How to avoid cover letter mistakes
Cover letters seem straightforward enough but there is an art to making them stand out – find out what to avoid if your cover letter is to have the impact you want it to.
Don't write a personal statement
A cover letter should give a brief indication of why you think you are right for this role. You will also want to showcase your passion for the work involved but be wary of writing a statement that is all about you – a personal statement would be a more appropriate document to tell your story and only some employers will want this as part of the application process. A cover letter, on the other hand, 'covers' the skills detailed on your CV by going into more detail and demonstrating your ability and how these skills have been put into practice.
Keep it succinct
It's tempting to overload your covering letter with multiple examples of your skills and how you have utilised these in your work so far but the employer needs a short and snappy summary to get through a lot of applications. Instead, save some of your examples and scenarios for the interview stage, where you will be able to talk about your work in much more depth. Your cover letter should be no longer than one page.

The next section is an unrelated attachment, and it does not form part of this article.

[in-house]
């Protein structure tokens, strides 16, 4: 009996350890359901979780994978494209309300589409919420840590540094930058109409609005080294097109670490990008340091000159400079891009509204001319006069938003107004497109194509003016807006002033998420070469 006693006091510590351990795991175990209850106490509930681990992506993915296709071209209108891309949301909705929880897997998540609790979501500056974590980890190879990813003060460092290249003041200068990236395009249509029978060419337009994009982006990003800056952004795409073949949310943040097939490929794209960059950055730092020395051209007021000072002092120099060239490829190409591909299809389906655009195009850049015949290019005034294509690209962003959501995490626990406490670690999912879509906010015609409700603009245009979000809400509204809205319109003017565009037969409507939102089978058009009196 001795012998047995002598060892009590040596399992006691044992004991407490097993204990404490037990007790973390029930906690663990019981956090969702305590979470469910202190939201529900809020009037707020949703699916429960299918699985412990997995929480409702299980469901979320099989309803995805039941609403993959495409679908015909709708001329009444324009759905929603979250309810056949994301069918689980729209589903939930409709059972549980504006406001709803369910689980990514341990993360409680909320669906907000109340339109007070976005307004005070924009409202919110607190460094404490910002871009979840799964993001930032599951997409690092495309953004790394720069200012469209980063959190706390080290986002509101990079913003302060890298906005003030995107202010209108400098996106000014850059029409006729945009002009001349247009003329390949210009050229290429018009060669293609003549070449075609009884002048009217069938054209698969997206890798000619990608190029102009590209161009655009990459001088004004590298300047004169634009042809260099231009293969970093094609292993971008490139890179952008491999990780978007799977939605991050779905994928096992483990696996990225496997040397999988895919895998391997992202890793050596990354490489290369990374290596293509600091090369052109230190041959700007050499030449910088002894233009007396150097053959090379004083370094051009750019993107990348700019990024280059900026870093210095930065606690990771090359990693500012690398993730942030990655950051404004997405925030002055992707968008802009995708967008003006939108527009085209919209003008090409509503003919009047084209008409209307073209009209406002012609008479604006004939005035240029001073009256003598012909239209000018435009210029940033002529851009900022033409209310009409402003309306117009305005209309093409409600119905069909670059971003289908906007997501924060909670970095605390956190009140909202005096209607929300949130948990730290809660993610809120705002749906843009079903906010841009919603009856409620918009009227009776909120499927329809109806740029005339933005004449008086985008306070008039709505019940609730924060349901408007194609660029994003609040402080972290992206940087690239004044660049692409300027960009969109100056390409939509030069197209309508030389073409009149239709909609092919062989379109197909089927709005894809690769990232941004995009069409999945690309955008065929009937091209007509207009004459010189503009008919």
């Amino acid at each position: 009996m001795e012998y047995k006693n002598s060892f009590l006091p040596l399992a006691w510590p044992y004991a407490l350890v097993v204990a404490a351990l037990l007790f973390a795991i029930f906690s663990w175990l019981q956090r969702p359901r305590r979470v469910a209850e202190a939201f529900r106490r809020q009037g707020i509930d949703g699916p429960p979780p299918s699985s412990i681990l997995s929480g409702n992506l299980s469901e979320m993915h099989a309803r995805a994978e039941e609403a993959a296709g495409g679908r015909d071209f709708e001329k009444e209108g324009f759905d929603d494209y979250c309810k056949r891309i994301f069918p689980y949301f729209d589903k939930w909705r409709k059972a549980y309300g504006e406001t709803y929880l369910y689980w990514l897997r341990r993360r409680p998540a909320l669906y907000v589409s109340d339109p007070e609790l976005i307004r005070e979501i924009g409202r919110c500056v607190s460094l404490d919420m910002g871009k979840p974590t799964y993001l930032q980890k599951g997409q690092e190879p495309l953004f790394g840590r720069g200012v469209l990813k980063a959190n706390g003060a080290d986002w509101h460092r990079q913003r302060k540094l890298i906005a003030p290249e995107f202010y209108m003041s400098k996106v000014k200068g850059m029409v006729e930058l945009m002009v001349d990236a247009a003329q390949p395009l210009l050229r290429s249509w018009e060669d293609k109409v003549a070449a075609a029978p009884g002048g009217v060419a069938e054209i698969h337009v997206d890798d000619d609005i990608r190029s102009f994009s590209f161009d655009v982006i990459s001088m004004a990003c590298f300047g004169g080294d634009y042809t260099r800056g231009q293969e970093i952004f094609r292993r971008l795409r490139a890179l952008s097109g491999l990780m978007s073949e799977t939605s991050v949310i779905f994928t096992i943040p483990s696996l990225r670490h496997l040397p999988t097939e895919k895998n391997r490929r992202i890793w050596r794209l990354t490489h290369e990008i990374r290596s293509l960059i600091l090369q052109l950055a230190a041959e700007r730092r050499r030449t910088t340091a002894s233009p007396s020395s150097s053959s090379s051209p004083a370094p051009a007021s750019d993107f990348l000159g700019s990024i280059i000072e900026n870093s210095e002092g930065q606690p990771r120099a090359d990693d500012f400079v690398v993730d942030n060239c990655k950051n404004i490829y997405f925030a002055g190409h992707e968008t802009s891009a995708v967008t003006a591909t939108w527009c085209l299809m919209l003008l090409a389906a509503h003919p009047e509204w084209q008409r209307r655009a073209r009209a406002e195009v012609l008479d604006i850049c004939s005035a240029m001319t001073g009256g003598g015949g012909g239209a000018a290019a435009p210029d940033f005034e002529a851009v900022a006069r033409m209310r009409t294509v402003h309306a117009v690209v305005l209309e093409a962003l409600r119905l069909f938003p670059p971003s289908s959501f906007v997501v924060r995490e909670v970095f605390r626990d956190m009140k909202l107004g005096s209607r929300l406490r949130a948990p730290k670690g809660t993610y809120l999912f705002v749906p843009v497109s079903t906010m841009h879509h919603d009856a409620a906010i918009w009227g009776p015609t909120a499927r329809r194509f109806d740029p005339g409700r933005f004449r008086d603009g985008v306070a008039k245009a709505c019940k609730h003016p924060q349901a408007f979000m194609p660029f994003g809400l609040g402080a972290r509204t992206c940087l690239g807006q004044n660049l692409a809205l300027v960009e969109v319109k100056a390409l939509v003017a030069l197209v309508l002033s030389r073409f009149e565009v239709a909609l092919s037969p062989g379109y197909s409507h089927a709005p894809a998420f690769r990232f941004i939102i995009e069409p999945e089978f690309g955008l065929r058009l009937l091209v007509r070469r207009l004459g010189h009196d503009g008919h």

Don't repeat your CV
A cover letter shouldn't simply list your achievements and work to date as this is the task your CV takes care of. Instead, you should reflect your skills and experience using specific examples to back up the information on your CV. Your cover letter is all about proving you're the right person for the job through clear scenarios so think about what qualities the employer is looking for and then instances of when you have shown these qualities at work.
Format it correctly
Be sure to present the information on your cover letter in the correct style and layout. It's professional to include your address in the top right column and the address of your employer in the top left column of your letter, regardless of it being sent electronically. You should start the letter with 'Dear Sir or Madam' or even by name if you have this information to hand. If you have addressed the receiver as sir or madam, you should sign off with 'Yours faithfully'. If you have addressed the receiver by name, then 'yours sincerely' is best.
Write a new letter for every job role
Writing cover letters shouldn't be rushed – and this means it can be time-consuming and the temptation to copy and paste from previous covering letters is strong. The problem with doing this is that it is often obvious to the employers that you haven't tailored your skills to the job description. It appears lazy and you can come across as unmotivated straight away – so, if you want your covering letter to have an impact, put the time in and explicitly link your skills and experience to the person specification.